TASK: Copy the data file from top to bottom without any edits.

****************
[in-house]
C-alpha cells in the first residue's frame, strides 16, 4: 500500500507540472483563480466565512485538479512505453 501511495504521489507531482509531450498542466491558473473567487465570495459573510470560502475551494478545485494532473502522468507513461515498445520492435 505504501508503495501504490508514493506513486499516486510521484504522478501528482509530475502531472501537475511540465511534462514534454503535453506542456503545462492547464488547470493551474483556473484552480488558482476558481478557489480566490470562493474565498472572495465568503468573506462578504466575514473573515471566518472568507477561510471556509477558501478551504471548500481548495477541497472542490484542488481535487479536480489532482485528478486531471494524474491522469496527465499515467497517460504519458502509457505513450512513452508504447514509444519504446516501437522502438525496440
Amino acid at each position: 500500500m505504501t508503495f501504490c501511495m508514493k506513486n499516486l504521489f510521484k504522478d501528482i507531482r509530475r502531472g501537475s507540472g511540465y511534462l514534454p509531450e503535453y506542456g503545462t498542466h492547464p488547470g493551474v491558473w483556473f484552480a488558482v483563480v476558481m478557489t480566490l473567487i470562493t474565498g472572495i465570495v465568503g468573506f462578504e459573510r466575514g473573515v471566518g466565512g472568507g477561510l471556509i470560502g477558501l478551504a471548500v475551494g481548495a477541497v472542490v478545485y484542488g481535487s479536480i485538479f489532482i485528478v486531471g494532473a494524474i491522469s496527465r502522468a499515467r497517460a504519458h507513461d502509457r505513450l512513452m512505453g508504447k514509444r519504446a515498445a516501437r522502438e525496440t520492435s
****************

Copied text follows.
[in-house]
C-alpha cells in the first residue's frame, strides 16, 4: 500500500507540472483563480466565512485538479512505453 501511495504521489507531482509531450498542466491558473473567487465570495459573510470560502475551494478545485494532473502522468507513461515498445520492435 505504501508503495501504490508514493506513486499516486510521484504522478501528482509530475502531472501537475511540465511534462514534454503535453506542456503545462492547464488547470493551474483556473484552480488558482476558481478557489480566490470562493474565498472572495465568503468573506462578504466575514473573515471566518472568507477561510471556509477558501478551504471548500481548495477541497472542490484542488481535487479536480489532482485528478486531471494524474491522469496527465499515467497517460504519458502509457505513450512513452508504447514509444519504446516501437522502438525496440
Amino acid at each position: 500500500m505504501t508503495f501504490c501511495m508514493k506513486n499516486l504521489f510521484k504522478d501528482i507531482r509530475r502531472g501537475s507540472g511540465y511534462l514534454p509531450e503535453y506542456g503545462t498542466h492547464p488547470g493551474v491558473w483556473f484552480a488558482v483563480v476558481m478557489t480566490l473567487i470562493t474565498g472572495i465570495v465568503g468573506f462578504e459573510r466575514g473573515v471566518g466565512g472568507g477561510l471556509i470560502g477558501l478551504a471548500v475551494g481548495a477541497v472542490v478545485y484542488g481535487s479536480i485538479f489532482i485528478v486531471g494532473a494524474i491522469s496527465r502522468a499515467r497517460a504519458h507513461d502509457r505513450l512513452m512505453g508504447k514509444r519504446a515498445a516501437r522502438e525496440t520492435s